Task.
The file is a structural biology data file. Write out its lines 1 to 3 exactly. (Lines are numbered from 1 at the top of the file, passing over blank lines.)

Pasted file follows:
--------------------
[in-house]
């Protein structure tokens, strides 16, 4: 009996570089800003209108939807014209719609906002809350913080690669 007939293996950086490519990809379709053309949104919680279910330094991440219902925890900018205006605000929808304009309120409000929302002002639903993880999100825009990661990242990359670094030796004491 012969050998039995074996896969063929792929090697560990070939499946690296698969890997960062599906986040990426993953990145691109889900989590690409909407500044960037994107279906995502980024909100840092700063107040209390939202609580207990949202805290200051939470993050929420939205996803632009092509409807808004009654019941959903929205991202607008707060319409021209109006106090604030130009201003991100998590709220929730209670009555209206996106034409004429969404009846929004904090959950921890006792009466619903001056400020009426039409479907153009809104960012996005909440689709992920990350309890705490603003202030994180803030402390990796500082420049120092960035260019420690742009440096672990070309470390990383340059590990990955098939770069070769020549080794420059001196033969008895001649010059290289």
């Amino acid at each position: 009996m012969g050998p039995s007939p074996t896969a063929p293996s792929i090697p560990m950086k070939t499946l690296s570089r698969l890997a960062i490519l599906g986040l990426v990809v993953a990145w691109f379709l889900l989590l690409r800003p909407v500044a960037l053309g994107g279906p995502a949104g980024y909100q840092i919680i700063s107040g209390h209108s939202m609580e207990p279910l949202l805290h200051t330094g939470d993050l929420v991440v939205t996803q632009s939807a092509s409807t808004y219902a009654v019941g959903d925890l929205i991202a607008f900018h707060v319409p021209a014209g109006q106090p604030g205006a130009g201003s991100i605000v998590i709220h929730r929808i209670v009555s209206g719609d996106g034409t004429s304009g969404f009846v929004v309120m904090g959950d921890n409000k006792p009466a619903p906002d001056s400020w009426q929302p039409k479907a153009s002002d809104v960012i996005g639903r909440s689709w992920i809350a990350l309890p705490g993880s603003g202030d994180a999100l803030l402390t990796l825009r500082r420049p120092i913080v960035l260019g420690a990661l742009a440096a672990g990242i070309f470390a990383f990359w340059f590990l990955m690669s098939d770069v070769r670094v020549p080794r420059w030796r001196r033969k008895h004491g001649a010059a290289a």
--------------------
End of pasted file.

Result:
[in-house]
């Protein structure tokens, strides 16, 4: 009996570089800003209108939807014209719609906002809350913080690669 007939293996950086490519990809379709053309949104919680279910330094991440219902925890900018205006605000929808304009309120409000929302002002639903993880999100825009990661990242990359670094030796004491 012969050998039995074996896969063929792929090697560990070939499946690296698969890997960062599906986040990426993953990145691109889900989590690409909407500044960037994107279906995502980024909100840092700063107040209390939202609580207990949202805290200051939470993050929420939205996803632009092509409807808004009654019941959903929205991202607008707060319409021209109006106090604030130009201003991100998590709220929730209670009555209206996106034409004429969404009846929004904090959950921890006792009466619903001056400020009426039409479907153009809104960012996005909440689709992920990350309890705490603003202030994180803030402390990796500082420049120092960035260019420690742009440096672990070309470390990383340059590990990955098939770069070769020549080794420059001196033969008895001649010059290289």
């Amino acid at each position: 009996m012969g050998p039995s007939p074996t896969a063929p293996s792929i090697p560990m950086k070939t499946l690296s570089r698969l890997a960062i490519l599906g986040l990426v990809v993953a990145w691109f379709l889900l989590l690409r800003p909407v500044a960037l053309g994107g279906p995502a949104g980024y909100q840092i919680i700063s107040g209390h209108s939202m609580e207990p279910l949202l805290h200051t330094g939470d993050l929420v991440v939205t996803q632009s939807a092509s409807t808004y219902a009654v019941g959903d925890l929205i991202a607008f900018h707060v319409p021209a014209g109006q106090p604030g205006a130009g201003s991100i605000v998590i709220h929730r929808i209670v009555s209206g719609d996106g034409t004429s304009g969404f009846v929004v309120m904090g959950d921890n409000k006792p009466a619903p906002d001056s400020w009426q929302p039409k479907a153009s002002d809104v960012i996005g639903r909440s689709w992920i809350a990350l309890p705490g993880s603003g202030d994180a999100l803030l402390t990796l825009r500082r420049p120092i913080v960035l260019g420690a990661l742009a440096a672990g990242i070309f470390a990383f990359w340059f590990l990955m690669s098939d770069v070769r670094v020549p080794r420059w030796r001196r033969k008895h004491g001649a010059a290289a």